China’s Internet Censors for Sale

What happens when a country’s government censors the entirety of its domestic web, with no oversight or transparency? It turns out that politicians aren’t the only ones with an interest in repressing free expression–and given a lever of control, a black market of censors quickly emerges.A group of investigators from Chinese magazine Caixin recently uncovered the activities of Beijing’s “dark PR” agencies, who take money from private companies to bribe Internet censors to delete unfavourable commentary on Chinese forums and microblogging sites, using the infrastructure that the Chinese authorities have built for political censorship.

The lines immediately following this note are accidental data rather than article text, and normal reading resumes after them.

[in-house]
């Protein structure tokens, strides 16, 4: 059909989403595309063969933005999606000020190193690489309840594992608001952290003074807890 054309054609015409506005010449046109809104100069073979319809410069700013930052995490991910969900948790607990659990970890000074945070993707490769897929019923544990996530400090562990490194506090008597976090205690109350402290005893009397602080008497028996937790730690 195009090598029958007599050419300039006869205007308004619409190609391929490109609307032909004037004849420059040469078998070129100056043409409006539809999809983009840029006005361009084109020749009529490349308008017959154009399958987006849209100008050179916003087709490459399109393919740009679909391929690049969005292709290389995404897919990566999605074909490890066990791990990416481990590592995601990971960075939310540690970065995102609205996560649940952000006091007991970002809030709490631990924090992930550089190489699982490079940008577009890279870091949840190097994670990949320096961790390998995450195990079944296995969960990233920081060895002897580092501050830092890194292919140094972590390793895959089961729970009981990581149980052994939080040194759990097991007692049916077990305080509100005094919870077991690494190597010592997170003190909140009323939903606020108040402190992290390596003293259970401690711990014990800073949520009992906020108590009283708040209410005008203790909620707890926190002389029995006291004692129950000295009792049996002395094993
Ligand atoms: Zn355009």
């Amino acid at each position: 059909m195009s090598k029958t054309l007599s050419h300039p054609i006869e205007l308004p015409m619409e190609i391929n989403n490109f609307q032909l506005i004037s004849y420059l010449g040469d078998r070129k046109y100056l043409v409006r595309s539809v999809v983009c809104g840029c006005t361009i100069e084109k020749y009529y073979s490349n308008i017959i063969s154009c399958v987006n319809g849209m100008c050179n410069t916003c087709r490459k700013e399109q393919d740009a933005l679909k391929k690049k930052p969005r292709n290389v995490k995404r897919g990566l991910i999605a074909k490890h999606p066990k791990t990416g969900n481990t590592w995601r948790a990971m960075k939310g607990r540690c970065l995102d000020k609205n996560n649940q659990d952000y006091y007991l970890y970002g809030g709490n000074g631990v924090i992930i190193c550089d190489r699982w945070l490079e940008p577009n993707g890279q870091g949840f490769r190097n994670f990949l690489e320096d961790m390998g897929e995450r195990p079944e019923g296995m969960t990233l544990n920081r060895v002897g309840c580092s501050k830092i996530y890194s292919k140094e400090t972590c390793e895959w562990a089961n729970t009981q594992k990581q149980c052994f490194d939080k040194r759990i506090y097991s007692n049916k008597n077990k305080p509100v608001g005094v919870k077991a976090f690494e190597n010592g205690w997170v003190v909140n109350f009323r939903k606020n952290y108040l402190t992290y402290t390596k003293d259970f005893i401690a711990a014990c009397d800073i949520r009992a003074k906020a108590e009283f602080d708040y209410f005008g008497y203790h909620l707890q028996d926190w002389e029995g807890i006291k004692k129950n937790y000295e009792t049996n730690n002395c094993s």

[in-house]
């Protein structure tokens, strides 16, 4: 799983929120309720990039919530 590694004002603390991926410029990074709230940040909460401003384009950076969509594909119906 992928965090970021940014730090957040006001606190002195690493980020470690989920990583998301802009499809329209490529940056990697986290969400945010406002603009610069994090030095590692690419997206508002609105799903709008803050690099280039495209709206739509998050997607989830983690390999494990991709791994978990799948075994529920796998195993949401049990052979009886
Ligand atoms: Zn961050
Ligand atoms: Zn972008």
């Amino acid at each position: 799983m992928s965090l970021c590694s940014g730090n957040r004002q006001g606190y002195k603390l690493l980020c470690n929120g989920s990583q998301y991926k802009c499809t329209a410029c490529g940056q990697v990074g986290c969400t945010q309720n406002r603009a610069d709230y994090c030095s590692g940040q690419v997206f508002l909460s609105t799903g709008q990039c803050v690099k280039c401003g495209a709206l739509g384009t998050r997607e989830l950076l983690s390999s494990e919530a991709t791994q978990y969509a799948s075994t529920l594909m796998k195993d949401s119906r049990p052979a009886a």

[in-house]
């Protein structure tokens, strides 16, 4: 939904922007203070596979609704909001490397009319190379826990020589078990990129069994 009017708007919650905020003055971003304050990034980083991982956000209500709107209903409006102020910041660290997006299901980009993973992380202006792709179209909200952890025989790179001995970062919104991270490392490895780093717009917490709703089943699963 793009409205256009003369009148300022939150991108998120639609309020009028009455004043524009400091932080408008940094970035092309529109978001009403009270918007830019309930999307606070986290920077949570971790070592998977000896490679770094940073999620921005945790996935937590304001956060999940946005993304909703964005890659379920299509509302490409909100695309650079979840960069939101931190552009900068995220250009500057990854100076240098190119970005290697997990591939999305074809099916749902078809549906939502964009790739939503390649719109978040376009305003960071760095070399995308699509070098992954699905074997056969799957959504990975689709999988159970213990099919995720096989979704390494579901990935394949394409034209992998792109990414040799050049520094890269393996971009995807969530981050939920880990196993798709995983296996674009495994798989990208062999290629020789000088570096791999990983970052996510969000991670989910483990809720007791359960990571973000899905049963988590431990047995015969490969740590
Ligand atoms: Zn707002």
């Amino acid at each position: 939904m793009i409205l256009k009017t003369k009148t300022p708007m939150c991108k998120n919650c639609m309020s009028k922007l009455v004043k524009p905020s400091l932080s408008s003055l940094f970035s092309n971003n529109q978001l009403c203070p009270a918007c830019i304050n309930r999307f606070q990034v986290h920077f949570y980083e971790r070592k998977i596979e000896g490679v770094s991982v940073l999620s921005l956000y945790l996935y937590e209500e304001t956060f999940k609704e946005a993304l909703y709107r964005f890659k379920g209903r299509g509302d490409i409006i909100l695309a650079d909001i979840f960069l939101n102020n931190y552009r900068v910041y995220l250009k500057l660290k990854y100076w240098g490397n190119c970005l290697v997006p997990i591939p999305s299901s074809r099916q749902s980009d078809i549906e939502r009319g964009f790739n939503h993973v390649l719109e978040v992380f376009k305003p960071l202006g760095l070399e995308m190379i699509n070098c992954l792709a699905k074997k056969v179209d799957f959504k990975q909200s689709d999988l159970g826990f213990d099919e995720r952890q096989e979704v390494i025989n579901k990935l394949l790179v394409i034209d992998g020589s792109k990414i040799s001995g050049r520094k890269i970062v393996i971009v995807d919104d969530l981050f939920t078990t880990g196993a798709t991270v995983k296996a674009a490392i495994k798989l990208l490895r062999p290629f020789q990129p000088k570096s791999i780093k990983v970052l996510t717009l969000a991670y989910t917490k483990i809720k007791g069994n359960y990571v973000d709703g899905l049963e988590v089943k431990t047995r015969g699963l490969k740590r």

Leave a Reply

Your email address will not be published.

This site uses Akismet to reduce spam. Learn how your comment data is processed.